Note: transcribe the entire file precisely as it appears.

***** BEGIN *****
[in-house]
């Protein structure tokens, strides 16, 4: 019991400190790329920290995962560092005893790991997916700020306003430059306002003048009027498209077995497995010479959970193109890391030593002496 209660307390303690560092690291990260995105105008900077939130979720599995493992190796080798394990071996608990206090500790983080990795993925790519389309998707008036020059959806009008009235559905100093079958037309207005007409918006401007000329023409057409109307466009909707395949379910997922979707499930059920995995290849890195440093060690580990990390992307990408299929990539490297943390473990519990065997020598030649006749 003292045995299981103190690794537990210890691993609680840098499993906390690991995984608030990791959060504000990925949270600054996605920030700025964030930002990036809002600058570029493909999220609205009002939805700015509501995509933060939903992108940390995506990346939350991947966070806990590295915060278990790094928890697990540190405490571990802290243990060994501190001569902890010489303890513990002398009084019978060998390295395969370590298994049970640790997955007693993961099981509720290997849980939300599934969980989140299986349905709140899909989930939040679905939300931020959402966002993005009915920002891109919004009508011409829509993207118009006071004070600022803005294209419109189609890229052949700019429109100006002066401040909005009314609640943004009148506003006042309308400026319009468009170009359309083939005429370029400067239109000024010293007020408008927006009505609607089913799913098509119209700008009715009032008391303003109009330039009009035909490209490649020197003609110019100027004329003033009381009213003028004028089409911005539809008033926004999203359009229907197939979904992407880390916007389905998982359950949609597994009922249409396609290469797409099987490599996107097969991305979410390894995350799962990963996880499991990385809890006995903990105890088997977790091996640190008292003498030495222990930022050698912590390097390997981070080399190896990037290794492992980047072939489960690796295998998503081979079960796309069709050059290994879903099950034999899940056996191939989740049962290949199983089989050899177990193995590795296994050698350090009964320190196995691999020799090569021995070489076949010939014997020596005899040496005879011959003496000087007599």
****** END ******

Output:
[in-house]
């Protein structure tokens, strides 16, 4: 019991400190790329920290995962560092005893790991997916700020306003430059306002003048009027498209077995497995010479959970193109890391030593002496 209660307390303690560092690291990260995105105008900077939130979720599995493992190796080798394990071996608990206090500790983080990795993925790519389309998707008036020059959806009008009235559905100093079958037309207005007409918006401007000329023409057409109307466009909707395949379910997922979707499930059920995995290849890195440093060690580990990390992307990408299929990539490297943390473990519990065997020598030649006749 003292045995299981103190690794537990210890691993609680840098499993906390690991995984608030990791959060504000990925949270600054996605920030700025964030930002990036809002600058570029493909999220609205009002939805700015509501995509933060939903992108940390995506990346939350991947966070806990590295915060278990790094928890697990540190405490571990802290243990060994501190001569902890010489303890513990002398009084019978060998390295395969370590298994049970640790997955007693993961099981509720290997849980939300599934969980989140299986349905709140899909989930939040679905939300931020959402966002993005009915920002891109919004009508011409829509993207118009006071004070600022803005294209419109189609890229052949700019429109100006002066401040909005009314609640943004009148506003006042309308400026319009468009170009359309083939005429370029400067239109000024010293007020408008927006009505609607089913799913098509119209700008009715009032008391303003109009330039009009035909490209490649020197003609110019100027004329003033009381009213003028004028089409911005539809008033926004999203359009229907197939979904992407880390916007389905998982359950949609597994009922249409396609290469797409099987490599996107097969991305979410390894995350799962990963996880499991990385809890006995903990105890088997977790091996640190008292003498030495222990930022050698912590390097390997981070080399190896990037290794492992980047072939489960690796295998998503081979079960796309069709050059290994879903099950034999899940056996191939989740049962290949199983089989050899177990193995590795296994050698350090009964320190196995691999020799090569021995070489076949010939014997020596005899040496005879011959003496000087007599």